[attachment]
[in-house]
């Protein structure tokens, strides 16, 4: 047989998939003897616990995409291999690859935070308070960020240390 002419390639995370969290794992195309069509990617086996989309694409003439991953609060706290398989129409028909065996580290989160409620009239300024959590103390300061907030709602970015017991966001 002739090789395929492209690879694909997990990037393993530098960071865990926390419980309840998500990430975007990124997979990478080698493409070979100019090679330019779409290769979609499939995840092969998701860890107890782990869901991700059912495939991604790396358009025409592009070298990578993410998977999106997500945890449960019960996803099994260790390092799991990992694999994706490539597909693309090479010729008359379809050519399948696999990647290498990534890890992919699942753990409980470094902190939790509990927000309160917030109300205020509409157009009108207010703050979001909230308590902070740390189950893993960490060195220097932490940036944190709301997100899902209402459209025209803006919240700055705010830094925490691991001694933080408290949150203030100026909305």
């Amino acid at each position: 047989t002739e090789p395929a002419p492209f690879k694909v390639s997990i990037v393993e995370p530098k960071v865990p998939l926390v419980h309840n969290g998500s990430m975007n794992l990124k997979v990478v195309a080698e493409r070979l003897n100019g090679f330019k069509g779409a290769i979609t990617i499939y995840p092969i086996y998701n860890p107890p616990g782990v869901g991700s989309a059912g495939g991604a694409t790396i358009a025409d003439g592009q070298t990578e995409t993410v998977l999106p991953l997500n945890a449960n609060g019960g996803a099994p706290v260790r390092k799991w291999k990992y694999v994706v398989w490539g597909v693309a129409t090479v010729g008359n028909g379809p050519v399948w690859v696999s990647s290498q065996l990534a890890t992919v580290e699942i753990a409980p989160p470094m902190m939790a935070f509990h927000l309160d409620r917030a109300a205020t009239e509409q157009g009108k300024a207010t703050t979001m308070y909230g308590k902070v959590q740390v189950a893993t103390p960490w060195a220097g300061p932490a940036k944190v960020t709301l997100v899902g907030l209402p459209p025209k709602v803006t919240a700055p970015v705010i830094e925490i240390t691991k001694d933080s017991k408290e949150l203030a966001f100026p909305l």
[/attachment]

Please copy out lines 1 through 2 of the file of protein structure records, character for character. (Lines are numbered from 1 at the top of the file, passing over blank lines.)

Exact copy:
[in-house]
């Protein structure tokens, strides 16, 4: 047989998939003897616990995409291999690859935070308070960020240390 002419390639995370969290794992195309069509990617086996989309694409003439991953609060706290398989129409028909065996580290989160409620009239300024959590103390300061907030709602970015017991966001 002739090789395929492209690879694909997990990037393993530098960071865990926390419980309840998500990430975007990124997979990478080698493409070979100019090679330019779409290769979609499939995840092969998701860890107890782990869901991700059912495939991604790396358009025409592009070298990578993410998977999106997500945890449960019960996803099994260790390092799991990992694999994706490539597909693309090479010729008359379809050519399948696999990647290498990534890890992919699942753990409980470094902190939790509990927000309160917030109300205020509409157009009108207010703050979001909230308590902070740390189950893993960490060195220097932490940036944190709301997100899902209402459209025209803006919240700055705010830094925490691991001694933080408290949150203030100026909305």